We have jumped into the world of owning chickens and have fallen in love with this silly creatures.
I have known that we wanted to own chickens for years and have been doing some basic research on them while we still lived in Japan. My requirements for which breed we would own were pretty simple. These chickens needed to be good layers (we eat a lot of eggs), they needed to have a good temperament, and they needed to be hardy since I wanted them to be free range. I also knew I didn’t want to own a rooster and that I would simply buy chicks and not worry about hatching. This plan could change in the future but for now it is working for us.
On Jaxon’s birthday we headed to the local farm store for some basic needs and ended up picking up seven Rhode Island Reds while we were there. This was not a planned purchase but it worked out for us. A few weeks later we were back at the store and purchased six Barred Plymouth Rocks. Both of these breeds met all of my requirements.
Things we have learned since purchasing chickens.
- Have your brooder box set up before bringing home your chicks. We bought everything when we purchased our first set and had to get everything set up once we got home with our new babies. This was stressful and I do not recommend doing this.
- Be aware of how fast these cute little chicks grow and quickly run out of space in their brooder. We used a smaller stock tank and having thirteen chickens in there was not the best decision.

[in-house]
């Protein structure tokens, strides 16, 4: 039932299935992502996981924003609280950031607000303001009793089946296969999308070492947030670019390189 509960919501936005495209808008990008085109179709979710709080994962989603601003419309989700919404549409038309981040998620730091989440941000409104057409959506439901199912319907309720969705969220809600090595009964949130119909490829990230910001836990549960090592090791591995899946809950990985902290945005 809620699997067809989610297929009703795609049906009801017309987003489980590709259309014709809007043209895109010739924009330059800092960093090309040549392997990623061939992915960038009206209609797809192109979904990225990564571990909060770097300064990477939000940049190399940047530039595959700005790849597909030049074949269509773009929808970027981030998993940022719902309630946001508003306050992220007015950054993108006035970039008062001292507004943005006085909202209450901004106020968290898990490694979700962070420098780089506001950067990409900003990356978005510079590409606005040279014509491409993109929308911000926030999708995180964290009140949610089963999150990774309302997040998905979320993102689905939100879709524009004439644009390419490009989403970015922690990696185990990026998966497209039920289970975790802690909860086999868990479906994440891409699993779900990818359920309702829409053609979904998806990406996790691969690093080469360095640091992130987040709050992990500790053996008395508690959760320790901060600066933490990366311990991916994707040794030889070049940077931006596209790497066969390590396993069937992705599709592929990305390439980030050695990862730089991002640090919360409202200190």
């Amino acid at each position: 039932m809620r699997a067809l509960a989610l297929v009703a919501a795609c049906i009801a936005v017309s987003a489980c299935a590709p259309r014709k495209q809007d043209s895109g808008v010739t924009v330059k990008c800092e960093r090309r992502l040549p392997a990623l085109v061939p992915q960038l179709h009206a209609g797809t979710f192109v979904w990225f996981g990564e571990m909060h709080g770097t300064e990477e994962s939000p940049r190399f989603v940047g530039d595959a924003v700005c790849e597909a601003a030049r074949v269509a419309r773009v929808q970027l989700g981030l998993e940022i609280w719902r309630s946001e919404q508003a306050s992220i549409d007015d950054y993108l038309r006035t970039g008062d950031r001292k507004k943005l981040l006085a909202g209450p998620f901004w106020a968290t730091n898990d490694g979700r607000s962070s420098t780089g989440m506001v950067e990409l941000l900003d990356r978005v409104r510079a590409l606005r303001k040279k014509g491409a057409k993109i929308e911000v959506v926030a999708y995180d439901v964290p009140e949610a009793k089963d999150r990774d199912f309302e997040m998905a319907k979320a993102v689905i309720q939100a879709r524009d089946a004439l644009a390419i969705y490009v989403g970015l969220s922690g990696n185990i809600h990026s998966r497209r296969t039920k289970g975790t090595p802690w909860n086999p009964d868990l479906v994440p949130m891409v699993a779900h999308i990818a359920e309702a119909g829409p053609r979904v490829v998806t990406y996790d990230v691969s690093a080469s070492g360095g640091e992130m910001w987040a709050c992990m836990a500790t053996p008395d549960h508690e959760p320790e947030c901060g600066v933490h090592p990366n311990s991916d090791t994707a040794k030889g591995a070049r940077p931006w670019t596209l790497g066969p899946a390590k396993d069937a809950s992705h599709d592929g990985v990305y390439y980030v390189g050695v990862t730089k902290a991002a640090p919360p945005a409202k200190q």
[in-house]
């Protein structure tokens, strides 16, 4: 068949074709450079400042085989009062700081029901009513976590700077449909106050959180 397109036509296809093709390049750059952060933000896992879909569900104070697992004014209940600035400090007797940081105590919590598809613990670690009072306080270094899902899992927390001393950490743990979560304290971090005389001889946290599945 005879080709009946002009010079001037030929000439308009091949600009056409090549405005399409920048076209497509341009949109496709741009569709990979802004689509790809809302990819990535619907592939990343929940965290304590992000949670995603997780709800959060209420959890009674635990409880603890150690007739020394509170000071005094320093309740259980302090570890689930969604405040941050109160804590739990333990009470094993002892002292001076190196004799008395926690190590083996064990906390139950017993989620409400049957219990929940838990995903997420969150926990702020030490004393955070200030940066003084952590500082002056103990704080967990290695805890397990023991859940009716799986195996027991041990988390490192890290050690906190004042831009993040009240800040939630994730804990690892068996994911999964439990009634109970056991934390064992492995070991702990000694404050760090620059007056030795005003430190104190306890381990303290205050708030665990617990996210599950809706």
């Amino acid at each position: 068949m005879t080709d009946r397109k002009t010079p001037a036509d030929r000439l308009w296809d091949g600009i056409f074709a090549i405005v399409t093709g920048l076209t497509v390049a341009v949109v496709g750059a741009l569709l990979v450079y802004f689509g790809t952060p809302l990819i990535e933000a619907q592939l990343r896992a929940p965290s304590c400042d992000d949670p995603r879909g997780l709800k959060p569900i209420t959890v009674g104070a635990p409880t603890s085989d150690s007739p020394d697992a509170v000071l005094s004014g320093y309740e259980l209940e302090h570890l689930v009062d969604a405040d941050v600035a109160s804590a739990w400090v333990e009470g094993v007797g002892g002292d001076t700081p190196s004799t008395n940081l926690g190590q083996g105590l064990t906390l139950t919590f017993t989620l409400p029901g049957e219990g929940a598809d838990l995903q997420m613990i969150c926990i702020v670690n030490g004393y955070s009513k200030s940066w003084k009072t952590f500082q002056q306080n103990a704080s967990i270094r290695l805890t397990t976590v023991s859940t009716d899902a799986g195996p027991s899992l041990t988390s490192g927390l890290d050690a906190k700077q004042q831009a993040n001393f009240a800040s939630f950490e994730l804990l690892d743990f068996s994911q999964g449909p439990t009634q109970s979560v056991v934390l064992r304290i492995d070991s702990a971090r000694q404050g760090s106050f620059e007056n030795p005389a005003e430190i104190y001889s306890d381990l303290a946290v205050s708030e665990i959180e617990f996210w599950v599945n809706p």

- Do not have your brooder in the house for more than a few days if at all. We purchased all of our chickens in January and we did not have their coop built outside at all. I foolishly thought we had plenty of time to get it done and that it would only take us one weekend to get it built. The weather did not cooperate and work commitments continued to push us further behind.
- Hang the water in your brooder! Trust me! These cute little things are messy and the waterer we had was constantly filled with shavings from them running around.
- Once you move your chickens into their coop keep their nesting boxes closed off until closer to laying age so that they do not sleep in the boxes.
- We kept our girls confined to their coop once they moved outside. This was done for two reasons, first was their run to the yard was not complete and second we wanted them comfortable with their coop.
We lost one chicken to one of the dogs and are now down to twelve. These ladies are consistently providing us with at least eight eggs a day. I knew that I didn’t want to wash the eggs and use up valuable refrigerator space so I needed to find a way to store them on my limited counter space. I also wanted to be sure I was using oldest first so I didn’t waste these wonderful resources we were all working so hard on. I found a great storage option on Amazon that is narrow, fits under my upper cabinets, and rotates the eggs for me.
This holder has worked wonderfully for us and I have shared the link with everyone I know. If you choose to purchase using this link I do receive a small commission from Amazon. Please know that this is not much but I have had so much fun trying different products and I will only link the items we absolutely love and would purchase again.